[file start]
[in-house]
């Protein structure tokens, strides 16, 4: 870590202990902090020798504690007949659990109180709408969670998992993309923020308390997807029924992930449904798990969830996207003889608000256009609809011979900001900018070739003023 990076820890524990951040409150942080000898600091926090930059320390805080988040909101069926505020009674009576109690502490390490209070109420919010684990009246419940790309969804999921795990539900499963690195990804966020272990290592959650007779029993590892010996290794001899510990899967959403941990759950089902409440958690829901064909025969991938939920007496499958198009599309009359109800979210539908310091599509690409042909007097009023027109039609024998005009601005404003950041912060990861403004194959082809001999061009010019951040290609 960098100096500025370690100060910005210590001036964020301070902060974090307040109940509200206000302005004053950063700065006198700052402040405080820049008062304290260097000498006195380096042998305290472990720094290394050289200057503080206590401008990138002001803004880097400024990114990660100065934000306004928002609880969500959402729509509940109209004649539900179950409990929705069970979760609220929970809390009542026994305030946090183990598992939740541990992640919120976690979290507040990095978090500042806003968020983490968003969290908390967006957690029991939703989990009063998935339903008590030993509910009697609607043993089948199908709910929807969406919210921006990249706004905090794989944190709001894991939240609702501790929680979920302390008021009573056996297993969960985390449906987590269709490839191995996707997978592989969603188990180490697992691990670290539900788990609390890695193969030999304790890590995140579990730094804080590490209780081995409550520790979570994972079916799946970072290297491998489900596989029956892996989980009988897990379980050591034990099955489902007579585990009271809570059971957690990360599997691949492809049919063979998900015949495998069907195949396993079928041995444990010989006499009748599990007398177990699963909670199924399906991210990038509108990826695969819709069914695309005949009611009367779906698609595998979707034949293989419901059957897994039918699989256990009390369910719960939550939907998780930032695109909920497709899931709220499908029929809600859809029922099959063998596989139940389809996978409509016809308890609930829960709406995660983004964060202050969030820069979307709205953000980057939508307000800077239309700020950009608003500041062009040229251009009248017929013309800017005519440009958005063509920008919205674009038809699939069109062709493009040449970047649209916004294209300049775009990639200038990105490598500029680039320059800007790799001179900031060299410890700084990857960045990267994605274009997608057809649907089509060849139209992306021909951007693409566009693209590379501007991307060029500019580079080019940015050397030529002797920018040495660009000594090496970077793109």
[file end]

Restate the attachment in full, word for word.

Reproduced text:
[in-house]
């Protein structure tokens, strides 16, 4: 870590202990902090020798504690007949659990109180709408969670998992993309923020308390997807029924992930449904798990969830996207003889608000256009609809011979900001900018070739003023 990076820890524990951040409150942080000898600091926090930059320390805080988040909101069926505020009674009576109690502490390490209070109420919010684990009246419940790309969804999921795990539900499963690195990804966020272990290592959650007779029993590892010996290794001899510990899967959403941990759950089902409440958690829901064909025969991938939920007496499958198009599309009359109800979210539908310091599509690409042909007097009023027109039609024998005009601005404003950041912060990861403004194959082809001999061009010019951040290609 960098100096500025370690100060910005210590001036964020301070902060974090307040109940509200206000302005004053950063700065006198700052402040405080820049008062304290260097000498006195380096042998305290472990720094290394050289200057503080206590401008990138002001803004880097400024990114990660100065934000306004928002609880969500959402729509509940109209004649539900179950409990929705069970979760609220929970809390009542026994305030946090183990598992939740541990992640919120976690979290507040990095978090500042806003968020983490968003969290908390967006957690029991939703989990009063998935339903008590030993509910009697609607043993089948199908709910929807969406919210921006990249706004905090794989944190709001894991939240609702501790929680979920302390008021009573056996297993969960985390449906987590269709490839191995996707997978592989969603188990180490697992691990670290539900788990609390890695193969030999304790890590995140579990730094804080590490209780081995409550520790979570994972079916799946970072290297491998489900596989029956892996989980009988897990379980050591034990099955489902007579585990009271809570059971957690990360599997691949492809049919063979998900015949495998069907195949396993079928041995444990010989006499009748599990007398177990699963909670199924399906991210990038509108990826695969819709069914695309005949009611009367779906698609595998979707034949293989419901059957897994039918699989256990009390369910719960939550939907998780930032695109909920497709899931709220499908029929809600859809029922099959063998596989139940389809996978409509016809308890609930829960709406995660983004964060202050969030820069979307709205953000980057939508307000800077239309700020950009608003500041062009040229251009009248017929013309800017005519440009958005063509920008919205674009038809699939069109062709493009040449970047649209916004294209300049775009990639200038990105490598500029680039320059800007790799001179900031060299410890700084990857960045990267994605274009997608057809649907089509060849139209992306021909951007693409566009693209590379501007991307060029500019580079080019940015050397030529002797920018040495660009000594090496970077793109």